“Our worst fears have come true,” VW Group exec wrote to Audi exec

Audi and Volkswagen signs.

On Thursday, a federal grand jury in Detroit, Michigan, indicted four Audi executives for playing a role in the diesel cheating scandals that rocked parent company Volkswagen Group in 2015 and 2016. The four executives—Richard Bauder, Axel Eiser, Stefan Knirsch, and Carsten Nagel—all worked for Audi in Germany, and they have not been arrested.

The four men have been charged (PDF) with conspiracy to defraud the United States, commit wire fraud, and violate the Clean Air Act.

The indictment offered some new details on how emissions cheating unfolded at Audi and VW Group, especially with respect to emissions control system cheats on Audi’s 3.0L diesel vehicles.

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Fiat Chrysler settles in lawsuit over diesel-emissions cheating

Fiat Chrysler vehicles in a lot

The US Justice Department (DOJ) on Thursday announced a $305 million civil settlement between Fiat Chrysler and the Environmental Protection Agency (EPA) in a lawsuit over illegal software found on certain diesel Dodge Ram models and diesel Jeep Grand Cherokee models.

The terms of the settlement also included an additional $19 million payment to the state of California, which regulates auto emissions through the California Air Resources Board (CARB).

On top of all this, Fiat Chrysler is expected to upgrade the software on all of the offending vehicles and pay into a mitigation fund designed to ameliorate damage done by excess nitrogen oxide (NOx) emissions. The two programs together will cost the company an additional $185 million.

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Volvo’s coming all-electric semi will compete with Tesla’s

Volvo

On Wednesday, Volvo Trucks North America announced that in 2019 it will demonstrate an all-electric Volvo semi truck, which it expects to go into production in 2020.

The semi will be an all-electric VNR, similar to Volvo’s current diesel VNR model, and it will be used for regional-haul operations as well as drayage (that is, transporting shipping containers from barges to their next mode of transport).

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First hydrogen-powered train hits the tracks in Germany

René Frampe, Alstom

French train-building company Alstom built two hydrogen-powered trains and delivered them to Germany last weekend, where they’ll zoom along a 62-mile stretch of track that runs from the northern cities of Cuxhaven, Bremerhaven, Bremervörde, and Buxtehude. The new trains replace their diesel-powered counterparts and are the first of their kind, but they are likely not the last. Alstom is contracted to deliver 14 more hydrogen-powered trains, called Coradia iLint trains, before 2021.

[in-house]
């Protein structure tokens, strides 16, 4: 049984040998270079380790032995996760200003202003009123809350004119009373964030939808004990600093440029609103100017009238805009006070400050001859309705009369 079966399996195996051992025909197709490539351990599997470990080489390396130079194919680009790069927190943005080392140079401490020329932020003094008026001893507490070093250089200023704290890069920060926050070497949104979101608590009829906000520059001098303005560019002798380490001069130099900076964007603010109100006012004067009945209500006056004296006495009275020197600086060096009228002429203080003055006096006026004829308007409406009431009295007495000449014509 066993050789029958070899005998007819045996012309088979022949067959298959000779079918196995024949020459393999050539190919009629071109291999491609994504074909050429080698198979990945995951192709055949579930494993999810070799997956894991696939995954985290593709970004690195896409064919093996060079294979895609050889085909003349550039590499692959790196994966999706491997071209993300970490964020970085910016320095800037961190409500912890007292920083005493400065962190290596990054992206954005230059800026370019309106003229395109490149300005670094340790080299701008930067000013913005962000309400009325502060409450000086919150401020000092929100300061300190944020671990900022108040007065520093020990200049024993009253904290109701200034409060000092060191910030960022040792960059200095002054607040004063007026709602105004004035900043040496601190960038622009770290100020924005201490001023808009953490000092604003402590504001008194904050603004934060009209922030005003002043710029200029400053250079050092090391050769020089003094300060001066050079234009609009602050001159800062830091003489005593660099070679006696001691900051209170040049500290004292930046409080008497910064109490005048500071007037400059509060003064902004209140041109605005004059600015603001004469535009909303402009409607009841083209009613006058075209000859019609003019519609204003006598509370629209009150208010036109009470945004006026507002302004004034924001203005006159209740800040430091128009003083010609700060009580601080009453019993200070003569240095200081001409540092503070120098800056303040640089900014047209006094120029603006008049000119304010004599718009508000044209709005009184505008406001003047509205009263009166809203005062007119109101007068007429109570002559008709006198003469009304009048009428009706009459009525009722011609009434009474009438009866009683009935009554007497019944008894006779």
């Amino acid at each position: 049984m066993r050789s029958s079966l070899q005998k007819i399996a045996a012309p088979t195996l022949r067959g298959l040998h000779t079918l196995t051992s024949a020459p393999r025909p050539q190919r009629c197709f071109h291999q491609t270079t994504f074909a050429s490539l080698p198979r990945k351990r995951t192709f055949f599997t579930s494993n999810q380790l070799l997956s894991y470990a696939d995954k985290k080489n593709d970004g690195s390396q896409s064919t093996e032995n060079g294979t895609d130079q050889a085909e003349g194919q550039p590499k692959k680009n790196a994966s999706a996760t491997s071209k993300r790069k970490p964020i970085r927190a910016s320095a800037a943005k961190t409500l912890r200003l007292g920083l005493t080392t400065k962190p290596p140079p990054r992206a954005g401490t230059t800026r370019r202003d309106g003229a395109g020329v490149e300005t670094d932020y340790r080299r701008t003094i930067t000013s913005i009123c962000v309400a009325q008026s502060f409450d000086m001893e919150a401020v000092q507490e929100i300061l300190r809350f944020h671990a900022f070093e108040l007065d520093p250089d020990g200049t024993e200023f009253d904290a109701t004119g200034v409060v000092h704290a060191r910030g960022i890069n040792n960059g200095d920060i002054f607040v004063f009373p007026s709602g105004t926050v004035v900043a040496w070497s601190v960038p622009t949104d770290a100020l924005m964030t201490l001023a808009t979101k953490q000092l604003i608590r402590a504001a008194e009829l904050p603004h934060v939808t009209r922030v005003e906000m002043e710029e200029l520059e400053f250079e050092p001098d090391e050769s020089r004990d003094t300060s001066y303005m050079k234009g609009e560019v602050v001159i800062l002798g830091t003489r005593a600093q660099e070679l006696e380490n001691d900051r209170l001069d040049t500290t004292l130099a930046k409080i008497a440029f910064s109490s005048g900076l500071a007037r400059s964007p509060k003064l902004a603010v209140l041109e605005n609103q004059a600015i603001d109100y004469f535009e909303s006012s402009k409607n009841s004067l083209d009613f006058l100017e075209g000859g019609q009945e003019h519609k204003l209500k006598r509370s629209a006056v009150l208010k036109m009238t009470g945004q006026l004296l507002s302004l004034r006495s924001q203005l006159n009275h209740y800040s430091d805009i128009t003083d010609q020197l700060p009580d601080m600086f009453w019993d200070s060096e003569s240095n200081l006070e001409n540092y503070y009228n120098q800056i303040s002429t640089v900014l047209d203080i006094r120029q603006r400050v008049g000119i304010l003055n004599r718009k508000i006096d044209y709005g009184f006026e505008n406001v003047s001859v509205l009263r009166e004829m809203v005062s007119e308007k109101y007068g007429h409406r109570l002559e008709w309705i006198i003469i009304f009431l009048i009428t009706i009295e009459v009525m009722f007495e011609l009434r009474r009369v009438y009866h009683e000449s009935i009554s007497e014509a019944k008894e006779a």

The trains are an initial step toward lowering Germany’s transportation-related emissions, a sector that has been intractable for policy makers in the country. But hydrogen fuel faces some chicken-and-egg-type problems. Namely, hydrogen is difficult to store, and making it a truly zero-emissions source of fuel requires renewable electricity to perform water electrolysis. The more common option for creating hydrogen fuel involves natural gas reforming, which is not a carbon-neutral process.

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EU investigating German automakers, alleging collusion on emissions tech

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The European Commission said on Tuesday that it is opening an investigation into possible collusion among Volkswagen Group, BMW, and Daimler to avoid competition on developing state-of-the-art emissions control technology.

According to Bloomberg, EU Competition Commissioner Margrethe Vestager told reporters at a press conference that the investigation is not focused on price-fixing as much as it is focused on the allegation that the companies together “agreed not to use the best technology” in order to cut costs together.

The emissions control technology in question applies to both gas and diesel vehicles in the EU. A press release from the European Commission noted that it suspected the companies of agreeing to limit the development and roll-out of two types of emissions-regulating technology. The first is Selective Catalytic Reduction (SCR) systems, which are specific to diesel engines and reduce the amount of nitrogen oxides (NOx) emitted by the vehicle. The second are “Otto” Particulate Filters (OPF), which reduce the particulate emissions from gasoline vehicles. These emissions treatment systems are based on their diesel counterparts and started appearing in Daimler vehicles after 2014.